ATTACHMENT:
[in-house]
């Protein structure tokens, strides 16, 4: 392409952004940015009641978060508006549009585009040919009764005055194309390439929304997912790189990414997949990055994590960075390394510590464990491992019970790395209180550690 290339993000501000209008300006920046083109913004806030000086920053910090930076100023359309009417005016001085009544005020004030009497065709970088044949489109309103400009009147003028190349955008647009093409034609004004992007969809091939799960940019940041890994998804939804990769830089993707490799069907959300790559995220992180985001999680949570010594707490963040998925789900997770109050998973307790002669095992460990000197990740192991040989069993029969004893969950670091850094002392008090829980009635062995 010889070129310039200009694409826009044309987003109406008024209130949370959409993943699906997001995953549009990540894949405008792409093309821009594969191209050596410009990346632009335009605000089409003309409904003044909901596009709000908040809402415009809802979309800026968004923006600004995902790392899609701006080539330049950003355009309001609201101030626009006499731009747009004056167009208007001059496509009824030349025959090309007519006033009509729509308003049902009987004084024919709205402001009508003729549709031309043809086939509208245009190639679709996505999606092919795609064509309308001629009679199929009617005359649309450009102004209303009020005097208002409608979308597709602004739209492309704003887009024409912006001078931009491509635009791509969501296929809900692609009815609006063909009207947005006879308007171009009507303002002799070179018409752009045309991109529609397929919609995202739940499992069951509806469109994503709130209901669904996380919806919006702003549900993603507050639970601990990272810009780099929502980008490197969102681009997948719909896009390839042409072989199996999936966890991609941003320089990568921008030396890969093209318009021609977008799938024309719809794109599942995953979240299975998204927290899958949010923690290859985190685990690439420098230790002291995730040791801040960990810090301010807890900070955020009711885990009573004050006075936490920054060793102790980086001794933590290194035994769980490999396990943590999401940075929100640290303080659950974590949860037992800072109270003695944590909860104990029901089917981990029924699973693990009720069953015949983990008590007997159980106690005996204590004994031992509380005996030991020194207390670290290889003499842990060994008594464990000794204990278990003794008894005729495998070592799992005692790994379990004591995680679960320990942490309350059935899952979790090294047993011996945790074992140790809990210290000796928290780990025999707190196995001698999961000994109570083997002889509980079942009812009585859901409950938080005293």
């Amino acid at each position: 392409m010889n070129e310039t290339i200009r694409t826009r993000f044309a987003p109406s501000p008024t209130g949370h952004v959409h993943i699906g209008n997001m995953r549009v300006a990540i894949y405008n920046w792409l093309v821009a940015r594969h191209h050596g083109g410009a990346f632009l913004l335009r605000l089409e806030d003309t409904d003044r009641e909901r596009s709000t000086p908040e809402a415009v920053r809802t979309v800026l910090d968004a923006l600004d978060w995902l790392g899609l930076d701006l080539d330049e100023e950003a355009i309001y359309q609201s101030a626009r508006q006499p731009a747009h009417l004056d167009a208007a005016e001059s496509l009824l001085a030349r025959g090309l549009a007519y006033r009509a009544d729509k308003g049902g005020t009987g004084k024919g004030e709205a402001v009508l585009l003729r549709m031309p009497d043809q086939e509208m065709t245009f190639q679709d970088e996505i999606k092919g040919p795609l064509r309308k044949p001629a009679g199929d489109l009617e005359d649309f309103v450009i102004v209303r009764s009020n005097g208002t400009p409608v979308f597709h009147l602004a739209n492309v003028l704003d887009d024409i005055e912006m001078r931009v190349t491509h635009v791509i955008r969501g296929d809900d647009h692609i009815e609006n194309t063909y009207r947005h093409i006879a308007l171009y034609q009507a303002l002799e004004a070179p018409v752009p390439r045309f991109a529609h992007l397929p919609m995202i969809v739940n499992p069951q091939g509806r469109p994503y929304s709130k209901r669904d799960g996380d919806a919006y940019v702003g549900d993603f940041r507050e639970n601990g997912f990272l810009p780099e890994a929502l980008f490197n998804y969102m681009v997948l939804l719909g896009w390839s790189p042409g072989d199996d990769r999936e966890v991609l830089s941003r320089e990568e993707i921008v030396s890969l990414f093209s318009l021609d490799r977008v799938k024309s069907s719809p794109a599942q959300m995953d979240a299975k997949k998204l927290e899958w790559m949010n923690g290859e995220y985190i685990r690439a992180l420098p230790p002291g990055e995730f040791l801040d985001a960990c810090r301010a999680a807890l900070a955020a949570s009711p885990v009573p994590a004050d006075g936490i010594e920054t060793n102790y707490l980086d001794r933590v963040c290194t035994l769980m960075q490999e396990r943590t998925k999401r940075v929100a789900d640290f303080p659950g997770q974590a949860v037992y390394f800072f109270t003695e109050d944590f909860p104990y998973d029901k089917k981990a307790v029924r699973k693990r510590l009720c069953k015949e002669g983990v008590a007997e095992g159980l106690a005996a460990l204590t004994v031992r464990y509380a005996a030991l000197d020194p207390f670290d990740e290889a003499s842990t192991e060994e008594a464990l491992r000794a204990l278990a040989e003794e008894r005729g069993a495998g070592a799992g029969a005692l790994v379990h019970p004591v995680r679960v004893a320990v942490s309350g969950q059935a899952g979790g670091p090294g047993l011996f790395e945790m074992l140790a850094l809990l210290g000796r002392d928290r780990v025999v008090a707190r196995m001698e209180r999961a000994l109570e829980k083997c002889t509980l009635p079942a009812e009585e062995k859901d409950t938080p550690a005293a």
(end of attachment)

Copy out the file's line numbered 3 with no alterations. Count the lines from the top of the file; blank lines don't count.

């Amino acid at each position: 392409m010889n070129e310039t290339i200009r694409t826009r993000f044309a987003p109406s501000p008024t209130g949370h952004v959409h993943i699906g209008n997001m995953r549009v300006a990540i894949y405008n920046w792409l093309v821009a940015r594969h191209h050596g083109g410009a990346f632009l913004l335009r605000l089409e806030d003309t409904d003044r009641e909901r596009s709000t000086p908040e809402a415009v920053r809802t979309v800026l910090d968004a923006l600004d978060w995902l790392g899609l930076d701006l080539d330049e100023e950003a355009i309001y359309q609201s101030a626009r508006q006499p731009a747009h009417l004056d167009a208007a005016e001059s496509l009824l001085a030349r025959g090309l549009a007519y006033r009509a009544d729509k308003g049902g005020t009987g004084k024919g004030e709205a402001v009508l585009l003729r549709m031309p009497d043809q086939e509208m065709t245009f190639q679709d970088e996505i999606k092919g040919p795609l064509r309308k044949p001629a009679g199929d489109l009617e005359d649309f309103v450009i102004v209303r009764s009020n005097g208002t400009p409608v979308f597709h009147l602004a739209n492309v003028l704003d887009d024409i005055e912006m001078r931009v190349t491509h635009v791509i955008r969501g296929d809900d647009h692609i009815e609006n194309t063909y009207r947005h093409i006879a308007l171009y034609q009507a303002l002799e004004a070179p018409v752009p390439r045309f991109a529609h992007l397929p919609m995202i969809v739940n499992p069951q091939g509806r469109p994503y929304s709130k209901r669904d799960g996380d919806a919006y940019v702003g549900d993603f940041r507050e639970n601990g997912f990272l810009p780099e890994a929502l980008f490197n998804y969102m681009v997948l939804l719909g896009w390839s790189p042409g072989d199996d990769r999936e966890v991609l830089s941003r320089e990568e993707i921008v030396s890969l990414f093209s318009l021609d490799r977008v799938k024309s069907s719809p794109a599942q959300m995953d979240a299975k997949k998204l927290e899958w790559m949010n923690g290859e995220y985190i685990r690439a992180l420098p230790p002291g990055e995730f040791l801040d985001a960990c810090r301010a999680a807890l900070a955020a949570s009711p885990v009573p994590a004050d006075g936490i010594e920054t060793n102790y707490l980086d001794r933590v963040c290194t035994l769980m960075q490999e396990r943590t998925k999401r940075v929100a789900d640290f303080p659950g997770q974590a949860v037992y390394f800072f109270t003695e109050d944590f909860p104990y998973d029901k089917k981990a307790v029924r699973k693990r510590l009720c069953k015949e002669g983990v008590a007997e095992g159980l106690a005996a460990l204590t004994v031992r464990y509380a005996a030991l000197d020194p207390f670290d990740e290889a003499s842990t192991e060994e008594a464990l491992r000794a204990l278990a040989e003794e008894r005729g069993a495998g070592a799992g029969a005692l790994v379990h019970p004591v995680r679960v004893a320990v942490s309350g969950q059935a899952g979790g670091p090294g047993l011996f790395e945790m074992l140790a850094l809990l210290g000796r002392d928290r780990v025999v008090a707190r196995m001698e209180r999961a000994l109570e829980k083997c002889t509980l009635p079942a009812e009585e062995k859901d409950t938080p550690a005293a």